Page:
Parents, teammates and coaches shape athlete into who he is today


Photo by Photo by Alexandra Rauchfuss

Aaron Zurcher, Senior wears a University of Illinois sweatshirt to show where he will be heading to college.

Alexandra Rauchfuss, Bear Facts Contributor

After 14 years of training and competing in gymnastics, senior Aaron Zurcher has ready to call it quits but the lessons he’s learned encourage him to keep working towards his goals.

Over the past 14 years, Aaron has learned to follow a routine that accommodates for all of his activities. Being a gymnast has taught him one of the most important lessons that he has learned: time management.

Like most athletes, Zurcher says he has “learned it is important to balance homework and athletics,” but he has also learned about love and decensey.  

Zurcher’s parents helped to teach him the lessons of time management by encouraging him to be a gymnast, from a young age. His mom would sign him up for ‘mommy and me’ classes because, “when I was a toddler, I would climb stuff a lot and I loved to climb on everything,” Zurcher said.

His parents were one of his biggest supporters, but they were not to only ones. He also had the support of many coaches and teammates, throughout his gymnastics career.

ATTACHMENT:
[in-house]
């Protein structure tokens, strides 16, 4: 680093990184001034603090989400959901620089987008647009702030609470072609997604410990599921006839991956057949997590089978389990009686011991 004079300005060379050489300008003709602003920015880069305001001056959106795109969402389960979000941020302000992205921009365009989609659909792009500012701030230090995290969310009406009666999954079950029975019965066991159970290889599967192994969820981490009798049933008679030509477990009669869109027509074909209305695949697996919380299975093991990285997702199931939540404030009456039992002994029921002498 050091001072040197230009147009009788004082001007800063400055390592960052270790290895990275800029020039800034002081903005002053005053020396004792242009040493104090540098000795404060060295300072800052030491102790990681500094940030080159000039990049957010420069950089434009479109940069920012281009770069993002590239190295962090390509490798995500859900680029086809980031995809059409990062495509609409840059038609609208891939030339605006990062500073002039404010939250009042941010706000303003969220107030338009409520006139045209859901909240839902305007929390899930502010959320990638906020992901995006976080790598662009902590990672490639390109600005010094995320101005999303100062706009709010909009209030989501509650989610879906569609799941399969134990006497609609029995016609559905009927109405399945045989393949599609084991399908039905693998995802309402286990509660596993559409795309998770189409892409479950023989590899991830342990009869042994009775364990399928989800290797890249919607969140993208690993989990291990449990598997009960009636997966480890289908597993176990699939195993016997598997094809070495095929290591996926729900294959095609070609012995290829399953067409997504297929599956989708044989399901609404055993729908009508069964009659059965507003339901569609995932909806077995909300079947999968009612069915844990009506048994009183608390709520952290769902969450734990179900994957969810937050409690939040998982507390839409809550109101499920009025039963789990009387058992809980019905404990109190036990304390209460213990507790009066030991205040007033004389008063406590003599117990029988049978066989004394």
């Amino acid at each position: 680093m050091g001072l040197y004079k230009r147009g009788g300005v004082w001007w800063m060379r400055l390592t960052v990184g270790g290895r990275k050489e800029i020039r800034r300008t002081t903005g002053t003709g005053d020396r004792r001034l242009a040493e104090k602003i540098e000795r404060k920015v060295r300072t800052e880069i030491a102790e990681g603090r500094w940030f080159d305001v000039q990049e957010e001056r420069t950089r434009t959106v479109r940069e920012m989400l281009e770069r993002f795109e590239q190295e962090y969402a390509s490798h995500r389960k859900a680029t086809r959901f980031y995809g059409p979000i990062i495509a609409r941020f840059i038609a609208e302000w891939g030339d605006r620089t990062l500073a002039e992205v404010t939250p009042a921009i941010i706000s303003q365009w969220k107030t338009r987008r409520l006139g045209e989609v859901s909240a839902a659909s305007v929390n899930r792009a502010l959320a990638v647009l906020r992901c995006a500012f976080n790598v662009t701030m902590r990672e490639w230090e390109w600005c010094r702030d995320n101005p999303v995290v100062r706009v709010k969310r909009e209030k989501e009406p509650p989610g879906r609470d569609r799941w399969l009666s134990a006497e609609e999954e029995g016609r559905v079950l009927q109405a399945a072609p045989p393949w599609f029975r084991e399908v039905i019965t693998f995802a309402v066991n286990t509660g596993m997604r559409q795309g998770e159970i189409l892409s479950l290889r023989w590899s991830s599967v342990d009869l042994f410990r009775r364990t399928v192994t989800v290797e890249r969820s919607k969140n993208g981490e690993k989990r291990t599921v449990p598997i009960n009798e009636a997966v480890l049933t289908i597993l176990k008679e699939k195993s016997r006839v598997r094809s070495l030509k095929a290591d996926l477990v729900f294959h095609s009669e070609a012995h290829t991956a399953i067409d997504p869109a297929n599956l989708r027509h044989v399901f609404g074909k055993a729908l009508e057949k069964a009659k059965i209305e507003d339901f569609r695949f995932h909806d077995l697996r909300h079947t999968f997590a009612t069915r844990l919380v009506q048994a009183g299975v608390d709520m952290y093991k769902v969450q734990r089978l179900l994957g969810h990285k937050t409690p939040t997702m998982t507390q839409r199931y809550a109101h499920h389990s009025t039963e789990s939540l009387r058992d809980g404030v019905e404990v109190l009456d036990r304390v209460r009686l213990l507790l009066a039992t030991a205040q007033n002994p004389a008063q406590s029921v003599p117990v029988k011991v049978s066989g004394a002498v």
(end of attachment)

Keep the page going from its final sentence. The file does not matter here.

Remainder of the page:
Zurcher credits his coaches for shaping him into the person he is today. They have taught him not only how to be a better gymnast, but also a better person.  

“We try to teach them that there is a future and once you leave sports and  school, you have to be a good human being and be able to survive in the real world,” John Karmecy, Zurcher’s coach, said. Learning how to be mature, how to work with others, time management, how to accept responsibilities and be in control of your actions, we kind of wrapped into one.

Zurcher’s coaches have spent many hours training and working with him in the gym. They have seen lots of skills and improvement in him, stating that “Aaron was a very hardworking and dedicated kid.” Although he was also described as, “wanting things to be perfect. If it didn’t go his way he would like to try over and over again,” Karmecy said.

In addition, the lessons that Zurcher has learned were not lost. One of his closest friends and teammates of over 13 years, Paul Juda notes that he shows those values everyday.

Juda said, “the friendships that you make really are the reason that you guys can succeed together. When you have someone like Aaron, I can really rely on him to always get me through a tough practice.”

Juda and Zurcher have become very close, as they practiced together almost everyday and they attended many competitions together.

“Aaron for me, has really been my rock,” I can always rely on him to make me laugh. We are always pushing each other to the max. We yell at each other, cry to each other,” Juda said.

Together, Juda and Zurcher have been role models for the younger kids, of the gym. As being the oldest, they found it important to be leaders. “You gotta always focus on being the best you, you can be for the kids,” Zurcher said.